We visited our first village today. We didn’t know what to expect so we all got dressed up in our best, grabbed our kava and loaded up in the dinghy to cross the bay to the village on the other side. We pulled up to the beach and were immediately greeted with Bula Bula and introduced to everyone there. We were directed to Si who was the person we were told to give the kava too. Once all greetings were made we were able to go and visit everyone in the village. It was wonderful to walk around and see the kids. It was a small village of about 30 homes that we could see some were usable others looked abandoned. The village had a central grass meeting area, a church and then houses all around. There were to Loli stations that are hollowed out large tree trunks that they use as drums to call for church service and to use during ceremonies. As we were walking around we found everyone at the beach pulling water jugs out of a boat. We discovered that there has been a severe shortage of water and the are carting there water in from a neighboring village that has spring water. So jug after jug after container after 5 gallon buckets were being transported to all the houses. Of course the Circus joined in and helped to deliver as many as possible. We also realized that we had several empty jugs of water on our boat and asked if they would like them. Yes, Yes!
Now Chris and I are on a mission to go back to our anchorage get our water bottles and go and fill them up at the restaurant. In doing so we found out the water is not potable outside of the restaurant so we were told by Tui, a local worker that had greeted us the first day and had set up the meeting with the village, that we should go to the farm and fill the water jugs to take to them. We were on our way again across the bay to the farm that is hidden in between the mangroves... literally. As we approached the mangroves I felt like we were going through Disneyland’s the Jungle Cruise ride. As we found the end there was Teko (the farmer) and his daughter Mili. They keep the produce to purchase in his little boat so that the people don’t have to trek up the hill to the farm.
This little treasure spot was way better than any market I have found. It is completely organic and so fresh that he kept running up the hill to go pick the produce for us. We asked him if we could fill these water jugs for the village down the way and before we realized it there were a few other people gathering our jugs and hauling them up the muddy path to the natural spring outlet. Not only is the spring water used for drinking but also for both the villages to use for their washing.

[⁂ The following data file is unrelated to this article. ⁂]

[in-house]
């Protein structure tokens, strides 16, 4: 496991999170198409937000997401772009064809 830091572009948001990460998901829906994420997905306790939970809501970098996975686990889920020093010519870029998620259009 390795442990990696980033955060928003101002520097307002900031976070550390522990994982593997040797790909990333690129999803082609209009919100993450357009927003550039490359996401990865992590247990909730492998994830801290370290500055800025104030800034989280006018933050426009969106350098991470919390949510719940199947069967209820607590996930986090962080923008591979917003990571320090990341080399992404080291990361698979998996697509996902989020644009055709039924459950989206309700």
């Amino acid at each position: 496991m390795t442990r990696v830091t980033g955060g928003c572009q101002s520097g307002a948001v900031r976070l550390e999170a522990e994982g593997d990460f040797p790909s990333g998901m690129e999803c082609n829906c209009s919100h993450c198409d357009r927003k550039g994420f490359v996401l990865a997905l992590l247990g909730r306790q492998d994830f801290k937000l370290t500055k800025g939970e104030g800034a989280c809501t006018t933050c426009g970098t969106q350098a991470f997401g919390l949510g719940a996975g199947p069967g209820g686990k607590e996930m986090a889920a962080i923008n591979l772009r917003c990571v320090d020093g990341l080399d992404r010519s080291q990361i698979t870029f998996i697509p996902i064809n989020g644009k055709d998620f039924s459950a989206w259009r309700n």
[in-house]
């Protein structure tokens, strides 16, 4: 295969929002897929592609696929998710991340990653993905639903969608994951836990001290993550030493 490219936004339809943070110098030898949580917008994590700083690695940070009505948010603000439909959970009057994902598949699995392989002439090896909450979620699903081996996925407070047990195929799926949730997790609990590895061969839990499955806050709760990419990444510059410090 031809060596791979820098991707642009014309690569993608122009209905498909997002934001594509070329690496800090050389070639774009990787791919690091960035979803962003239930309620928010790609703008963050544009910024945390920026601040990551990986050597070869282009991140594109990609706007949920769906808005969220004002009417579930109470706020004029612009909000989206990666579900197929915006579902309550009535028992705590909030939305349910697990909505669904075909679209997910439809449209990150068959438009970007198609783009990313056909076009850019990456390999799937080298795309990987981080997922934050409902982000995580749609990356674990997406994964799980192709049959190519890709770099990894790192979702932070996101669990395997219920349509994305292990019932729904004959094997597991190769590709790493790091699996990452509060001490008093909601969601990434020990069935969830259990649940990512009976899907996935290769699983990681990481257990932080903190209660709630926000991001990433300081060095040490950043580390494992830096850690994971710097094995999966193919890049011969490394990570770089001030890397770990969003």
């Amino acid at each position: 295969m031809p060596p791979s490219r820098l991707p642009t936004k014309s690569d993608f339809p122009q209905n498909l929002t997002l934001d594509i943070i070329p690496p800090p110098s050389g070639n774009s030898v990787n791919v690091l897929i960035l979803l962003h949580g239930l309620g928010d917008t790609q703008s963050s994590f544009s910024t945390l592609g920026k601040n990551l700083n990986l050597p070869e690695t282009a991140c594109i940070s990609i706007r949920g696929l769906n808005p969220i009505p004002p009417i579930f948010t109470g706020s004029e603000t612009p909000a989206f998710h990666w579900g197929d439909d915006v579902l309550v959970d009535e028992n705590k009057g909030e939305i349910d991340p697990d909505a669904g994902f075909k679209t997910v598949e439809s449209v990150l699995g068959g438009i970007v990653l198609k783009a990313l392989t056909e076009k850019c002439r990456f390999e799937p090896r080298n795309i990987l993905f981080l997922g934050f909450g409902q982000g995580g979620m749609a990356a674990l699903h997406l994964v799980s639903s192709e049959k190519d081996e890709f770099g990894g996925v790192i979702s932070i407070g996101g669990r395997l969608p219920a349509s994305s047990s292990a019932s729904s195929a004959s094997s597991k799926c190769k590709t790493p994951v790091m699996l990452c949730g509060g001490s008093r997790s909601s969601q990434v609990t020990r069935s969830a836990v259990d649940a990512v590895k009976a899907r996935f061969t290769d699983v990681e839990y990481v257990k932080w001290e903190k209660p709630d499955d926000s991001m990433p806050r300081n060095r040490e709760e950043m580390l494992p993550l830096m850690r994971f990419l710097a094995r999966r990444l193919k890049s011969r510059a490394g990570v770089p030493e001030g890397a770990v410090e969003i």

As we were filling our jugs a couple of women were waiting to us the water to do their laundry...
Teko said that there were 7 other local boats there today gathering water for the neighboring villages. After the water jugs were filled and we had most of our veggies and fruit needed.... Teko took us on a tour through his farm explaining how he and his wife manage it. So nice to see how they organize there farm from the goats on the hill, to the taro plants in the gutters, to the cabbage, lettuce, peppers, carrots, bok choy, tomatoes, egg plant, onions, and then the fruit, bananas, paw paws, papayas, coconuts, and jack fruit. They use the same spring to water for their farm that they use to supply the two villages with.
The natural spring
We waved goodbye to Teko and continued onto deliver the water the Si in the village. I know it isn’t much but it was wonderful to help out and I truly believe that every little bit helps and if we can recycle and reuse as much as possible it helps to keep all the garbage off our shores and out of our air. We met Si and delivered the water jugs and also met his wife Mello who was in the process of making pandanus (mats they sleep on) and also skirts for the dance performance the the cruise ship tonight. She was lovely. I had also gathered some of the clothes the girls out grew or didn’t wear and some stuffed animals for her to distribute as she likes.
We are now getting ready to eat dinner and tomorrow we will head 9 miles north to the caves to go exploring. We wanting to get back here on our way back down the coast to take Oma to the farm and meet Teko and his wife. By then we should definitely need more veggies.
Hugs and love to everyone...